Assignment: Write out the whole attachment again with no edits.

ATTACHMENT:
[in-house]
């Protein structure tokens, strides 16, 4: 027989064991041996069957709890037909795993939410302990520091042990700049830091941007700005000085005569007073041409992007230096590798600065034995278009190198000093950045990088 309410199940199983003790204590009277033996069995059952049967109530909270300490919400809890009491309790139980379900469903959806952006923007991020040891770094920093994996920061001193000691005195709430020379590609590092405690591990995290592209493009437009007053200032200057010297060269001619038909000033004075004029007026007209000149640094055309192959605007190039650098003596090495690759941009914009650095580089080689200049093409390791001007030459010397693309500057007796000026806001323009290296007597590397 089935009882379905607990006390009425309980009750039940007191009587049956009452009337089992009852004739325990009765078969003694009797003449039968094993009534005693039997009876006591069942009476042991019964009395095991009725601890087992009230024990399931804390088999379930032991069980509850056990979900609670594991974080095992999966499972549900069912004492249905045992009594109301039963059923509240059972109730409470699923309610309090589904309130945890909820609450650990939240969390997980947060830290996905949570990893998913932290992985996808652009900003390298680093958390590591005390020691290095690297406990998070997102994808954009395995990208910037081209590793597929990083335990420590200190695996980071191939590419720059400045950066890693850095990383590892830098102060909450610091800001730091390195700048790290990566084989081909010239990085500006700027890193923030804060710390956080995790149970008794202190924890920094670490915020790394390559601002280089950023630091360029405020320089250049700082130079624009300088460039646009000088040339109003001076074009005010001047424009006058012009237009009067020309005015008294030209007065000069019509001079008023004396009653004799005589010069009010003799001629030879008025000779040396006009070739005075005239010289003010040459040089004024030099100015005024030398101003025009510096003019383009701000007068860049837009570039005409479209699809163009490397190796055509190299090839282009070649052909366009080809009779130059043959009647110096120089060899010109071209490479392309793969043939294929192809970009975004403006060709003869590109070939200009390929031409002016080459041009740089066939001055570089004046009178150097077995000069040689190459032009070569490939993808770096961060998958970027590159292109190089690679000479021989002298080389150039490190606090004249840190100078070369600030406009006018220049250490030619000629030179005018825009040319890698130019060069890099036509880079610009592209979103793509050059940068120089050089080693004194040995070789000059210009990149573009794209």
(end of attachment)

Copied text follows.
[in-house]
């Protein structure tokens, strides 16, 4: 027989064991041996069957709890037909795993939410302990520091042990700049830091941007700005000085005569007073041409992007230096590798600065034995278009190198000093950045990088 309410199940199983003790204590009277033996069995059952049967109530909270300490919400809890009491309790139980379900469903959806952006923007991020040891770094920093994996920061001193000691005195709430020379590609590092405690591990995290592209493009437009007053200032200057010297060269001619038909000033004075004029007026007209000149640094055309192959605007190039650098003596090495690759941009914009650095580089080689200049093409390791001007030459010397693309500057007796000026806001323009290296007597590397 089935009882379905607990006390009425309980009750039940007191009587049956009452009337089992009852004739325990009765078969003694009797003449039968094993009534005693039997009876006591069942009476042991019964009395095991009725601890087992009230024990399931804390088999379930032991069980509850056990979900609670594991974080095992999966499972549900069912004492249905045992009594109301039963059923509240059972109730409470699923309610309090589904309130945890909820609450650990939240969390997980947060830290996905949570990893998913932290992985996808652009900003390298680093958390590591005390020691290095690297406990998070997102994808954009395995990208910037081209590793597929990083335990420590200190695996980071191939590419720059400045950066890693850095990383590892830098102060909450610091800001730091390195700048790290990566084989081909010239990085500006700027890193923030804060710390956080995790149970008794202190924890920094670490915020790394390559601002280089950023630091360029405020320089250049700082130079624009300088460039646009000088040339109003001076074009005010001047424009006058012009237009009067020309005015008294030209007065000069019509001079008023004396009653004799005589010069009010003799001629030879008025000779040396006009070739005075005239010289003010040459040089004024030099100015005024030398101003025009510096003019383009701000007068860049837009570039005409479209699809163009490397190796055509190299090839282009070649052909366009080809009779130059043959009647110096120089060899010109071209490479392309793969043939294929192809970009975004403006060709003869590109070939200009390929031409002016080459041009740089066939001055570089004046009178150097077995000069040689190459032009070569490939993808770096961060998958970027590159292109190089690679000479021989002298080389150039490190606090004249840190100078070369600030406009006018220049250490030619000629030179005018825009040319890698130019060069890099036509880079610009592209979103793509050059940068120089050089080693004194040995070789000059210009990149573009794209």